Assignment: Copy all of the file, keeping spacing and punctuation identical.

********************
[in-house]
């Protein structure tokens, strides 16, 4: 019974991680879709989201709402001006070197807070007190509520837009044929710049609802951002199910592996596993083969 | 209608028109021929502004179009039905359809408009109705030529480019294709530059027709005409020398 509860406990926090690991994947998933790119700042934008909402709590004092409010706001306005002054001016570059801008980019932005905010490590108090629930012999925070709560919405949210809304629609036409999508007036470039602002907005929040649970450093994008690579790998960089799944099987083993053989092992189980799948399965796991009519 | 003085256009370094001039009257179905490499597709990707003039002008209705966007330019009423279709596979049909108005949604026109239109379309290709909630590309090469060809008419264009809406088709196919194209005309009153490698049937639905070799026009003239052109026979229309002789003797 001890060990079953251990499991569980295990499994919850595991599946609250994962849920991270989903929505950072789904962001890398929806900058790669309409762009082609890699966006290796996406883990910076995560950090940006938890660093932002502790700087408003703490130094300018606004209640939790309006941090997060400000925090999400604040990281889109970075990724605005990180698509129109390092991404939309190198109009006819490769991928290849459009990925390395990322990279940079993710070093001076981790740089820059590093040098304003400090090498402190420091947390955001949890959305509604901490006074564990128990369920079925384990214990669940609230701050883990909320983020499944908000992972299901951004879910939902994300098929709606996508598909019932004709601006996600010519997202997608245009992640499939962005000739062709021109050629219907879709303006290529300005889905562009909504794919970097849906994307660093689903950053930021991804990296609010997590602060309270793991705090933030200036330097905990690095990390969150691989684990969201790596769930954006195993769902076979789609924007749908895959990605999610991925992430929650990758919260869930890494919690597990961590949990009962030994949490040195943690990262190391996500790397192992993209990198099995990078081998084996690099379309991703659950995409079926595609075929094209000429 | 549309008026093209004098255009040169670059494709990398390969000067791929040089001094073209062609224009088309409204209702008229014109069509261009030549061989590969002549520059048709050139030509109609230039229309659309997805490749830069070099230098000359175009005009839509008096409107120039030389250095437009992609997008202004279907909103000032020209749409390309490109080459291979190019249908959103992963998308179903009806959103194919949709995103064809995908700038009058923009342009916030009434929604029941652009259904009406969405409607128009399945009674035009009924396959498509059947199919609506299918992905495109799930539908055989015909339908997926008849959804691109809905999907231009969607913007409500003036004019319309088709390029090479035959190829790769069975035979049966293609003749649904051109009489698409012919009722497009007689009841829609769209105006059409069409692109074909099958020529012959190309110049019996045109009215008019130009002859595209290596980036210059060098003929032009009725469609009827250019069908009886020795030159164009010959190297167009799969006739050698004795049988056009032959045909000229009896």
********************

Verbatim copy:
[in-house]
């Protein structure tokens, strides 16, 4: 019974991680879709989201709402001006070197807070007190509520837009044929710049609802951002199910592996596993083969 | 209608028109021929502004179009039905359809408009109705030529480019294709530059027709005409020398 509860406990926090690991994947998933790119700042934008909402709590004092409010706001306005002054001016570059801008980019932005905010490590108090629930012999925070709560919405949210809304629609036409999508007036470039602002907005929040649970450093994008690579790998960089799944099987083993053989092992189980799948399965796991009519 | 003085256009370094001039009257179905490499597709990707003039002008209705966007330019009423279709596979049909108005949604026109239109379309290709909630590309090469060809008419264009809406088709196919194209005309009153490698049937639905070799026009003239052109026979229309002789003797 001890060990079953251990499991569980295990499994919850595991599946609250994962849920991270989903929505950072789904962001890398929806900058790669309409762009082609890699966006290796996406883990910076995560950090940006938890660093932002502790700087408003703490130094300018606004209640939790309006941090997060400000925090999400604040990281889109970075990724605005990180698509129109390092991404939309190198109009006819490769991928290849459009990925390395990322990279940079993710070093001076981790740089820059590093040098304003400090090498402190420091947390955001949890959305509604901490006074564990128990369920079925384990214990669940609230701050883990909320983020499944908000992972299901951004879910939902994300098929709606996508598909019932004709601006996600010519997202997608245009992640499939962005000739062709021109050629219907879709303006290529300005889905562009909504794919970097849906994307660093689903950053930021991804990296609010997590602060309270793991705090933030200036330097905990690095990390969150691989684990969201790596769930954006195993769902076979789609924007749908895959990605999610991925992430929650990758919260869930890494919690597990961590949990009962030994949490040195943690990262190391996500790397192992993209990198099995990078081998084996690099379309991703659950995409079926595609075929094209000429 | 549309008026093209004098255009040169670059494709990398390969000067791929040089001094073209062609224009088309409204209702008229014109069509261009030549061989590969002549520059048709050139030509109609230039229309659309997805490749830069070099230098000359175009005009839509008096409107120039030389250095437009992609997008202004279907909103000032020209749409390309490109080459291979190019249908959103992963998308179903009806959103194919949709995103064809995908700038009058923009342009916030009434929604029941652009259904009406969405409607128009399945009674035009009924396959498509059947199919609506299918992905495109799930539908055989015909339908997926008849959804691109809905999907231009969607913007409500003036004019319309088709390029090479035959190829790769069975035979049966293609003749649904051109009489698409012919009722497009007689009841829609769209105006059409069409692109074909099958020529012959190309110049019996045109009215008019130009002859595209290596980036210059060098003929032009009725469609009827250019069908009886020795030159164009010959190297167009799969006739050698004795049988056009032959045909000229009896």